Wednesday, May 29, 2013

Sand Canyon: Hiking Through the Land of the Ancient Puebloans

The Sand Canyon Trail is located within Canyons of the Ancients National Monument. The trail is about 6.5 miles long (plus side trails) and is bounded on the North by the site of the Sand Canyon Pueblo which originally held 420 rooms, 100 kivas and 14 towers but is now mostly piles of rubble with interpretive signs. We chose to hike from the South access point, County Road G, 12 miles West of Cortez, CO.

We learned about this trail from a very helpful woman at the Mancos Visitor Center, who told us it was her favorite hike in the area. Boy, was that a good tip because this was a superb hike that served up the fun of searching for multiple cliff dwelling ruins, interesting rock formations, several collared lizards and lots of blooming flowers. Binoculars are a good idea for this hike as you are constantly searching near and far for ruins.

We hiked just shy of 11 miles, under somewhat overcast skies, at about 5500 ft elevation, with short up and down segments with no great elevation changes. There are many short spur trails along the way that take you close to the ruins. There is a map at the trail head and decent signage along the way. There was also a brochure at the trail head with a good map of the trail system.

Hike details: We hiked the main Sand Canyon trail, plus all the spur trails, until we reached the point where the trail climbs up the mesa (about 4 miles in). We returned the same way, until we reached the East Rock Creek Connector trail, then left on East Rock Creek trail, then took another Connector trail (unmarked) back to the main trail head.

We hiked mid-week and only ran into two hikers, two horseback riders and one mountain biker. This trail system has become popular with mountain bikers and is probably pretty busy  on the weekends. Personally I would rather bike at Phil's World and hike these trails.

This hike ranks up there as one of our favorite hikes we've ever done! AND, there are more trails we didn't have time or stamina for in the area...which means we have something to come back for. I took over 250 photos and had a heck of a time weeding them down to just a few that would tell the story of this hike; I hope you enjoy the highlights of our day in the land of the Ancients!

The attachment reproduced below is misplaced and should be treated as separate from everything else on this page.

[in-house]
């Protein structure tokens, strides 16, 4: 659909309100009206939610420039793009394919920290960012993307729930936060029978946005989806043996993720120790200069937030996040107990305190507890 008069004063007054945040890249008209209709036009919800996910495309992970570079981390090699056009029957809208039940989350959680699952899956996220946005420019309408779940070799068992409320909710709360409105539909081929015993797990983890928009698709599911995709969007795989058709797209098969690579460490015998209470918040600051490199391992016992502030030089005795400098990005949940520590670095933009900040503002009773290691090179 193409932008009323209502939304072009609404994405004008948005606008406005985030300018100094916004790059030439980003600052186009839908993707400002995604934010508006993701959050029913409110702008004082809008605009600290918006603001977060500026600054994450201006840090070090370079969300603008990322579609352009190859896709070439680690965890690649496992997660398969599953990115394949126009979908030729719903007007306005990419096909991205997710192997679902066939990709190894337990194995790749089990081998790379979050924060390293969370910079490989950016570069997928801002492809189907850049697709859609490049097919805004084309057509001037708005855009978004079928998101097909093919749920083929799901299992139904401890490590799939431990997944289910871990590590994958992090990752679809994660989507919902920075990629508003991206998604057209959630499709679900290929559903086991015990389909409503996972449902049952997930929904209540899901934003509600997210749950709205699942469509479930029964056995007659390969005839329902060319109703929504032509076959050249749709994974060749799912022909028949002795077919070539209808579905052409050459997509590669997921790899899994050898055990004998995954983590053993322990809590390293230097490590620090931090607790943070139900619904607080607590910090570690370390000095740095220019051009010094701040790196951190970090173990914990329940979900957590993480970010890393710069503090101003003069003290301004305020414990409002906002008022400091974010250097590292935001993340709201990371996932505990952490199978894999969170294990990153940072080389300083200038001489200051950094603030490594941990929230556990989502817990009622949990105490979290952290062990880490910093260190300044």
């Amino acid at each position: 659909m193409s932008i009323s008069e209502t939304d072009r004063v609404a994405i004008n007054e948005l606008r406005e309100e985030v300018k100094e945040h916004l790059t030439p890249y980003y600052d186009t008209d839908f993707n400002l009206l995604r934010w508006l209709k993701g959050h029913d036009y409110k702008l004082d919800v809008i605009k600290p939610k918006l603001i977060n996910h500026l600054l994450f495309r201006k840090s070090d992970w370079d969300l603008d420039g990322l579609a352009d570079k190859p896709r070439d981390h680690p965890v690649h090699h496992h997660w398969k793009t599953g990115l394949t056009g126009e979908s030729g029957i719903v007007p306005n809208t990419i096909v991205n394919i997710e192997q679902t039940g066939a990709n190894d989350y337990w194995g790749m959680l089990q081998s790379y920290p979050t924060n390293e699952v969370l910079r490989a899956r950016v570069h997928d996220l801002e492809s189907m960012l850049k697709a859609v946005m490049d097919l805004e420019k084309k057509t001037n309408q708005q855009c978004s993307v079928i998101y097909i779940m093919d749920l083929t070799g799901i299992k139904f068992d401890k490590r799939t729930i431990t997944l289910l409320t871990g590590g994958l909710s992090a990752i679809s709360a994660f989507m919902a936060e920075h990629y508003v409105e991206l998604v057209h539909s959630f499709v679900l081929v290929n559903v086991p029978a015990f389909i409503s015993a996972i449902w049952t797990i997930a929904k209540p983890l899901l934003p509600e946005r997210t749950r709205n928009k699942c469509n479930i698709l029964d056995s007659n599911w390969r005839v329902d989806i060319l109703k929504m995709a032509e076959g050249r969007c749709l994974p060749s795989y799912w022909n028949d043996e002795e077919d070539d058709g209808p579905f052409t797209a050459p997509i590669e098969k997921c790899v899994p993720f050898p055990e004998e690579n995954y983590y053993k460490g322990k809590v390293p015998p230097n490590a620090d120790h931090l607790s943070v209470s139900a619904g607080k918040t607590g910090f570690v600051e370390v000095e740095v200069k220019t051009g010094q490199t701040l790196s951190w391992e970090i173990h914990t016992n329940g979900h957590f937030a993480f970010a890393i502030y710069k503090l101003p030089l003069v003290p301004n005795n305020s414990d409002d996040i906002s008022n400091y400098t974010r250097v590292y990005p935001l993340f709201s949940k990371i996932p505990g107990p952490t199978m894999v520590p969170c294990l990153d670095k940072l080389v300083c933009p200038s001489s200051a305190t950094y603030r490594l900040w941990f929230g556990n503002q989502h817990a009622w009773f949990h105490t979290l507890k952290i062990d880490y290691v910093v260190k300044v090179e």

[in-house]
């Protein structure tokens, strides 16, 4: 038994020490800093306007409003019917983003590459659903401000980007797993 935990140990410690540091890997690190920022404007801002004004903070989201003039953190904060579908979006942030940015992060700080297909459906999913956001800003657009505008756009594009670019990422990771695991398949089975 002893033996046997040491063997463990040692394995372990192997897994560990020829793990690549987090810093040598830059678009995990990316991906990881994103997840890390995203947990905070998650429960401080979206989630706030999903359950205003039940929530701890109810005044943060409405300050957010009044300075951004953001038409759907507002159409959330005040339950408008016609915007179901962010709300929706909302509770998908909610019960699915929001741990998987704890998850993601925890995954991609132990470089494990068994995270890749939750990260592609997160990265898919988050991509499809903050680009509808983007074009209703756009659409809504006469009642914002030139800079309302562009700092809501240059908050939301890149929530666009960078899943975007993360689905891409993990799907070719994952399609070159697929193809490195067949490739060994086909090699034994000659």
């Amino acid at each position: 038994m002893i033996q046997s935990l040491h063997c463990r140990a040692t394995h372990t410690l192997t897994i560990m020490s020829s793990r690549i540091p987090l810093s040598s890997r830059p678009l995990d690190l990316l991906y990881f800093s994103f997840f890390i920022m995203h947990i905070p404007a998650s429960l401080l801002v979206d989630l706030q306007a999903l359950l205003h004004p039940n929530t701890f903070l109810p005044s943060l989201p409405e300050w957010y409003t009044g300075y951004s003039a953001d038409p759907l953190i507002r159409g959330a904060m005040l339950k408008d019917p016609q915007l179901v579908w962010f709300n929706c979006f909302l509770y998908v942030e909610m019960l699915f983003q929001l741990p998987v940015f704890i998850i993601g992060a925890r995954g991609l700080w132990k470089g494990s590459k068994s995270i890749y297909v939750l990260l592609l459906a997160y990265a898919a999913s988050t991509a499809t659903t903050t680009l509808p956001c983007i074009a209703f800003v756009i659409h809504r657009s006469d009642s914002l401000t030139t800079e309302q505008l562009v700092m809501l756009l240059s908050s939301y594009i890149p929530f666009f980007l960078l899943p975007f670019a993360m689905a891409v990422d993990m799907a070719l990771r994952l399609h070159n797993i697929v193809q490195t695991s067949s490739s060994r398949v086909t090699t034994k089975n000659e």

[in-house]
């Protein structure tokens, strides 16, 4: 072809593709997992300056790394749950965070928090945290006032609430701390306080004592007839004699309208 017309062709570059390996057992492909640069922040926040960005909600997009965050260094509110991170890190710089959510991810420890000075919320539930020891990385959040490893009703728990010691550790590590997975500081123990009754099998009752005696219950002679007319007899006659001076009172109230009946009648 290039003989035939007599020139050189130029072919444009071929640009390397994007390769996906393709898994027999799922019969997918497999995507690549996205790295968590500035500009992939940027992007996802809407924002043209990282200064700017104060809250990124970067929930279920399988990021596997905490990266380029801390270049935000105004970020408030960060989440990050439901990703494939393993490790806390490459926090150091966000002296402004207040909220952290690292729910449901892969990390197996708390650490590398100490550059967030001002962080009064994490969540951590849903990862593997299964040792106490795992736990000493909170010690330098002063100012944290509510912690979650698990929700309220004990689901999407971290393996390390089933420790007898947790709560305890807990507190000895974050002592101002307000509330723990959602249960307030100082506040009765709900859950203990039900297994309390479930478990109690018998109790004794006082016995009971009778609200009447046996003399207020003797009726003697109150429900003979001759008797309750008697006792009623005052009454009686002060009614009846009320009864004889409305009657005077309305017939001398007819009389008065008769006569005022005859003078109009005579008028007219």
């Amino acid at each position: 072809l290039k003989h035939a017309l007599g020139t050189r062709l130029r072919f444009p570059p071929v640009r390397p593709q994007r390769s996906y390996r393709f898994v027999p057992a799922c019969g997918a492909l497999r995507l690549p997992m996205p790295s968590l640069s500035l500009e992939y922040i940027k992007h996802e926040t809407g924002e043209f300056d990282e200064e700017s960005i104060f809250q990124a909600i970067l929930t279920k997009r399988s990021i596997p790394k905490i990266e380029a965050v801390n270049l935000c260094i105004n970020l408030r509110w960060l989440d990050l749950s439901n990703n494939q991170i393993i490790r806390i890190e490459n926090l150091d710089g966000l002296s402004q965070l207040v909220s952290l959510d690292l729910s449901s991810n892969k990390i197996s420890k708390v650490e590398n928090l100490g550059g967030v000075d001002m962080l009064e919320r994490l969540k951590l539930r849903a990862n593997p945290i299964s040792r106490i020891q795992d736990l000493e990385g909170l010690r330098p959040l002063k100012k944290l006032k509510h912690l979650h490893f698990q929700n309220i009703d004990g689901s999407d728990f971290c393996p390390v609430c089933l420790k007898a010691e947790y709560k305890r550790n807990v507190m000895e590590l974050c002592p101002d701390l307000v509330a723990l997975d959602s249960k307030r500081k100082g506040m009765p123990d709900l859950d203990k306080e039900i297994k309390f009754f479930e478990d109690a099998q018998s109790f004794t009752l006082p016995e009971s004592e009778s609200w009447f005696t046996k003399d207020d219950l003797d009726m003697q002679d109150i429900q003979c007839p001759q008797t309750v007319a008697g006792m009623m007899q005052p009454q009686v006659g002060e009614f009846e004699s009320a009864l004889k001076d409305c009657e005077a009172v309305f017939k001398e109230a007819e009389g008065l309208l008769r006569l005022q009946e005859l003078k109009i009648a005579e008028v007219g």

Castle Rock towers over the trail head.

A 40-room pueblo was built around Castle Rock, though very little remains of it today.
At the top of the rock you can see a wooden platform and small remains of a wall.
Lavender was the color of the day!
As we headed up canyon, on our left were fabulous sandstone formations.
Within the first half mile the first cliff dwelling was sighted.
Approaching Saddlehorn Pueblo.

If you don't want to hike far this ruin is also in the first mile of the trail.
The right side of the trail gave us views into huge canyons and out to the distant mountains.
Two shelves of ruins here.

And another two shelf site.

We spied this alcove ruin across the canyon a good half mile away.
Kiva on the mesa top.

We saw about a half dozen Collared Lizards.

Pile of pot shards.

Seen across the canyon.

In giant Rock Creek Canyon a number of smaller sandstone canyons converge.

Evidence of ruins on the top right rock.


  1. Looks just like Cedar Mesa!! Finding the ruins is so much fun. I like the ones you can get into. Great hike!

    The pincushion cactus are really blooming.

  2. I love when the desert is in bloom. Amazing country and great photos!

  3. This hike looks fabulous. I will certainly have this on our agenda next time we are out west. Have fun guys!!!